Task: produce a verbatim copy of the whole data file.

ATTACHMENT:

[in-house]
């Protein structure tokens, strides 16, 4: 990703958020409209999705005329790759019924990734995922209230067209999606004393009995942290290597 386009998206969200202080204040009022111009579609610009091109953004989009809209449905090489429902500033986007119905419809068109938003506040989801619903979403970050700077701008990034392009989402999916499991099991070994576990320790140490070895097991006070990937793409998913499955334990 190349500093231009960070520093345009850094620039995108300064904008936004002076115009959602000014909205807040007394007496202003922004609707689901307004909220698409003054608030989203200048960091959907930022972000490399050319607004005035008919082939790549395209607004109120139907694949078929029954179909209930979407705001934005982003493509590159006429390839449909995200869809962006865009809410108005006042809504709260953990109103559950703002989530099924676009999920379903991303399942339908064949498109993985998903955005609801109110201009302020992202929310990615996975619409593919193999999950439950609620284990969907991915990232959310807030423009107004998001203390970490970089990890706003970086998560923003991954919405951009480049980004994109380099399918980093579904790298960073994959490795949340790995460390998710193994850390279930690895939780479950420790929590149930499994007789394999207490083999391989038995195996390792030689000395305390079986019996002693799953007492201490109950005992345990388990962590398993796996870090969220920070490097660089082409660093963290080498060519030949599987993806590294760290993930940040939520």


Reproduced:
[in-house]
């Protein structure tokens, strides 16, 4: 990703958020409209999705005329790759019924990734995922209230067209999606004393009995942290290597 386009998206969200202080204040009022111009579609610009091109953004989009809209449905090489429902500033986007119905419809068109938003506040989801619903979403970050700077701008990034392009989402999916499991099991070994576990320790140490070895097991006070990937793409998913499955334990 190349500093231009960070520093345009850094620039995108300064904008936004002076115009959602000014909205807040007394007496202003922004609707689901307004909220698409003054608030989203200048960091959907930022972000490399050319607004005035008919082939790549395209607004109120139907694949078929029954179909209930979407705001934005982003493509590159006429390839449909995200869809962006865009809410108005006042809504709260953990109103559950703002989530099924676009999920379903991303399942339908064949498109993985998903955005609801109110201009302020992202929310990615996975619409593919193999999950439950609620284990969907991915990232959310807030423009107004998001203390970490970089990890706003970086998560923003991954919405951009480049980004994109380099399918980093579904790298960073994959490795949340790995460390998710193994850390279930690895939780479950420790929590149930499994007789394999207490083999391989038995195996390792030689000395305390079986019996002693799953007492201490109950005992345990388990962590398993796996870090969220920070490097660089082409660093963290080498060519030949599987993806590294760290993930940040939520």